Steve asked that I would give the eulogy if I did not precede him in death. I am considering preceding him just to get out of that gig. What would I say, ” Steve liked pain. Amen.” Further, he requested that the pallbearers wear black suits with white shirts and black ties and dark sunglasses like Men in Black or the Blues Brothers, depending on our collective mood– high tech or old school blues. Furthermore, which is more than further, he wants Taylor Dayne’s greatest hits played at his funeral. He said his widow Robin will understand and appreciate this 1980’s touch. Well, in my journalistic effort to document her greatest hits, I found that Taylor’s real name is Leslie Wunderman. Okay? Uh, I was crushed almost as thoroughly as when I learned John Wayne’s real name was Marion Morrison. And John Lennon’s real name was John Lennon. Do you see a drift toward crisp, one syllable Nordic stage names here? But never mind; we have no time to waste. Steve is aging and we must plan his memorial. Fortunately we still have him presently carrying on across the table this dreary morning about needing to go to Vegas and be tazed. “Wouldn’t that be fun?”

“And so, let us remember him in death as we did in life. Steve liked pain, NASCAR wrecks, Taylor Dayne, lots of napkins and mindless violence. Amen. Please lower the carcass now before the shedding of the tear gas. Thank you all for coming. There will be a reception at the coffee shop following Steve’s internment, if his name really was Steve and not Rod Blogoyavich or Petroff Nogoodnovich.”

Meanwhile Gene brought his class picture from 1965 to the table for our inspection and to see if we could accurately pick him out of the black and white line up. Only the newest provisional member, David, was correct. Which means that, counter-intuitively, the longer you have known someone, the less likely you are to be able to pick him out of a childhood photo line up, thus proving once again that eye witness testimony is shady at best.

To test our theory we had Gene commit a simple crime in full view of pedestrians and commuters and then hang around for identification. He kicked the glass out of the Gypsie gift emporium door and then sat back down. Ten minutes later the Turtle Town police showed up. When they asked us if we’d seen who did it, we identified Gene and his younger version in the old class photo. The cops arrested him, thanked us and hauled him away as he tried to con his way out of it with “it was an, an, an, experiment, officer.” I hope he gets out in time for Steve’s funeral. I don’t want to carry all that dead weight alone, mummy or no mummy. I think it’s odd carrying corpses around, unless you are in an Alfred Hitchcock movie.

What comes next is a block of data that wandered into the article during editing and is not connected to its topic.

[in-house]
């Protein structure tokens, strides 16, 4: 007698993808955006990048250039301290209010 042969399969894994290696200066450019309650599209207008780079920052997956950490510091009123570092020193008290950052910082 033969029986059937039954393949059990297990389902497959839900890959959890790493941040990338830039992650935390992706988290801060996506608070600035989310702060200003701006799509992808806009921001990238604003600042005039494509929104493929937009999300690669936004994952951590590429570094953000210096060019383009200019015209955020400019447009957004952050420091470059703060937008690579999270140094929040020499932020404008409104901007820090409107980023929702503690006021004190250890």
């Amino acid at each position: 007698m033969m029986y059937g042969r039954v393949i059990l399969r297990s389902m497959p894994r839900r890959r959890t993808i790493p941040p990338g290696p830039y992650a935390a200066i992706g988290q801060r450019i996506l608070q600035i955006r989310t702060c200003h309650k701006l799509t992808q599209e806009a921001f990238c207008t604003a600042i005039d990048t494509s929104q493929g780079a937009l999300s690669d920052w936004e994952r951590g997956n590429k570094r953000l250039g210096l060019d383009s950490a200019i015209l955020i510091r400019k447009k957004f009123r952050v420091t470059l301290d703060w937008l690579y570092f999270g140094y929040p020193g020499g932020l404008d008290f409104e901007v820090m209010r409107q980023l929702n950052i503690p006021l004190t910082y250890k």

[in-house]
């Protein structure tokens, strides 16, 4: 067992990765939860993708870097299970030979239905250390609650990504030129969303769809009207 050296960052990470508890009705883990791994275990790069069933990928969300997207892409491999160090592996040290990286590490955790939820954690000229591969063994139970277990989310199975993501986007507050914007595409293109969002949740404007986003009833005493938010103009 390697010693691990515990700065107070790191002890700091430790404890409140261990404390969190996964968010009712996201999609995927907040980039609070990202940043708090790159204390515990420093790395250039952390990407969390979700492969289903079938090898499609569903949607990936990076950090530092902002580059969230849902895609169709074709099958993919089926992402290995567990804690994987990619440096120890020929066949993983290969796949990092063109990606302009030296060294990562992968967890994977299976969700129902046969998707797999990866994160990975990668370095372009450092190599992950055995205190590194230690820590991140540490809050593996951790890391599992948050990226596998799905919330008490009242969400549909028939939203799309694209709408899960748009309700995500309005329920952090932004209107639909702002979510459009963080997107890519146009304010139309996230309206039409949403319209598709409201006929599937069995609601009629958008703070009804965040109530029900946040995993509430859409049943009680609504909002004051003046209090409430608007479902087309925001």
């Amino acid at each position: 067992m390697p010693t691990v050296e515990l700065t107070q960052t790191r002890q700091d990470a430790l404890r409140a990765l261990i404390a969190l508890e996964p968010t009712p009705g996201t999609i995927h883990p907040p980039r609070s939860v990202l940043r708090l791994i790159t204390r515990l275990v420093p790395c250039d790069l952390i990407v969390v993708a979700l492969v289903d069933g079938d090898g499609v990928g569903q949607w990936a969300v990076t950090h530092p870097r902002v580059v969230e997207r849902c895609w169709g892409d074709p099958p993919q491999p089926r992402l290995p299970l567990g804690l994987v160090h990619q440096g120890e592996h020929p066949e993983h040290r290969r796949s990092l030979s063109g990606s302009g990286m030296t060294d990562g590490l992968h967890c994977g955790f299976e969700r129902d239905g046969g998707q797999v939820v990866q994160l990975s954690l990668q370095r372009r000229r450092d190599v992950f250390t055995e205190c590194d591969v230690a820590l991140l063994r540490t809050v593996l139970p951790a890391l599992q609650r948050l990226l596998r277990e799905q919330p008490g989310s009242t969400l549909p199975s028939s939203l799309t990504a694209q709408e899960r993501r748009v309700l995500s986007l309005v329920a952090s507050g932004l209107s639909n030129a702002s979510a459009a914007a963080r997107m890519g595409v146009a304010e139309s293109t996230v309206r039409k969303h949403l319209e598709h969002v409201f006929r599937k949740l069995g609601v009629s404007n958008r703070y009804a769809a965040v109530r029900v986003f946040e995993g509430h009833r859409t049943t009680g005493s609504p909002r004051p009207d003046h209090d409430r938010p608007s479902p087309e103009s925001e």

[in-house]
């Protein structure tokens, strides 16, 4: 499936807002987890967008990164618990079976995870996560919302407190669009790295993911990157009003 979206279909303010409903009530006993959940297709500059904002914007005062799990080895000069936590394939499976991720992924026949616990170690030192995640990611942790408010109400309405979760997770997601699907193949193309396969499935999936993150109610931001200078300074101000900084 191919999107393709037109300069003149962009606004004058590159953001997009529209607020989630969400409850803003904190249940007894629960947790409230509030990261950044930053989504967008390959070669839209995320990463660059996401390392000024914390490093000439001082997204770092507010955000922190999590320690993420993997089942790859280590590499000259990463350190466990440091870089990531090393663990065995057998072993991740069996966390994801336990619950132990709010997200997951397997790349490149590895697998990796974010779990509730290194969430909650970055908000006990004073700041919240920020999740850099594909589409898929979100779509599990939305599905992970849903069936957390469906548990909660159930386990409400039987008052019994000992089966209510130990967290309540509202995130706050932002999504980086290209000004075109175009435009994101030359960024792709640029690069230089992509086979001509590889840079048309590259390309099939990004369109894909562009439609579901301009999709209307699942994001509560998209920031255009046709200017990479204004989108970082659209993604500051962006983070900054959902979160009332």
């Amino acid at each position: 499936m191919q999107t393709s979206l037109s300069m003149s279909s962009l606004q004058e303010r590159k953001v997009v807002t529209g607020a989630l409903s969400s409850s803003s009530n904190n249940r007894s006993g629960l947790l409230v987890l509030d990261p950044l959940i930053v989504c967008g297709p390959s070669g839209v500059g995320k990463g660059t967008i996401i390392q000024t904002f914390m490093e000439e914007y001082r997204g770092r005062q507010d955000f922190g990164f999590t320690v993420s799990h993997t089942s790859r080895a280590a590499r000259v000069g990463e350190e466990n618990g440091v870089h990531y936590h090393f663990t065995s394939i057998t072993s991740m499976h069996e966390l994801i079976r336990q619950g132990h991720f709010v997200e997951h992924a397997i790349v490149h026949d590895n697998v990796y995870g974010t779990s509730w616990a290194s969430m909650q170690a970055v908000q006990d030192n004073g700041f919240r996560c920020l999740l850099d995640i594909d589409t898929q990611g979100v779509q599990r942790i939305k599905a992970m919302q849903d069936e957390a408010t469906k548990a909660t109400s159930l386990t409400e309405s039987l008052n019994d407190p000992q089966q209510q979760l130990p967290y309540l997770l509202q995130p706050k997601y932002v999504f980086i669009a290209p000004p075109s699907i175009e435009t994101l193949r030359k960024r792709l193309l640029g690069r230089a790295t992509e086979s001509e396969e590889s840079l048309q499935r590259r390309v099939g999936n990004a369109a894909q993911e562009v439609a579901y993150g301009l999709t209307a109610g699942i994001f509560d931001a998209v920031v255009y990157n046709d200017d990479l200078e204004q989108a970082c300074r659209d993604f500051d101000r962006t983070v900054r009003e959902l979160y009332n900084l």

It’s unfortunate, indeed, that life is so short that we must occasionally throw one another under the troika, as they say in Russia. But we can’t be wasting time. No sirree. However, as I consider this profound thought, it brings the entire Coffee Summit Nation’s purpose into question. Our sole expressed and implied mission is to waste time, to avoid work, and to contribute next to nothing to the greater good. I guess that’s three missions tied tightly in our one-sided napkin constitution, thus the previous troika allusion. (The original magna napkina is getting harder to read after five years in my wallet.) If this mission statement is true, then something important needs to happen soon for the Nation to continue in its false sense of urgency. We must invade another table or challenge the banker contingent to a uselessness contest. You see, three snappily dressed, snarky bankers from an abbreviated bank (M&T) stroll down to the coffee shop every day whilst we are harmlessly wasting our time. They laugh and make comments about the Nation, but one day Boy oh Boy, we are gonna go off on them like espresso steam spigots. We may have to wait till Gene gets out of jail and Lance remembers what time we meet so our numbers are in our favor.
Steve may have to postpone his funeral and take one for the team until we re-establish hegemony in the downtown community of nations. Oh, so little time and so many delusions.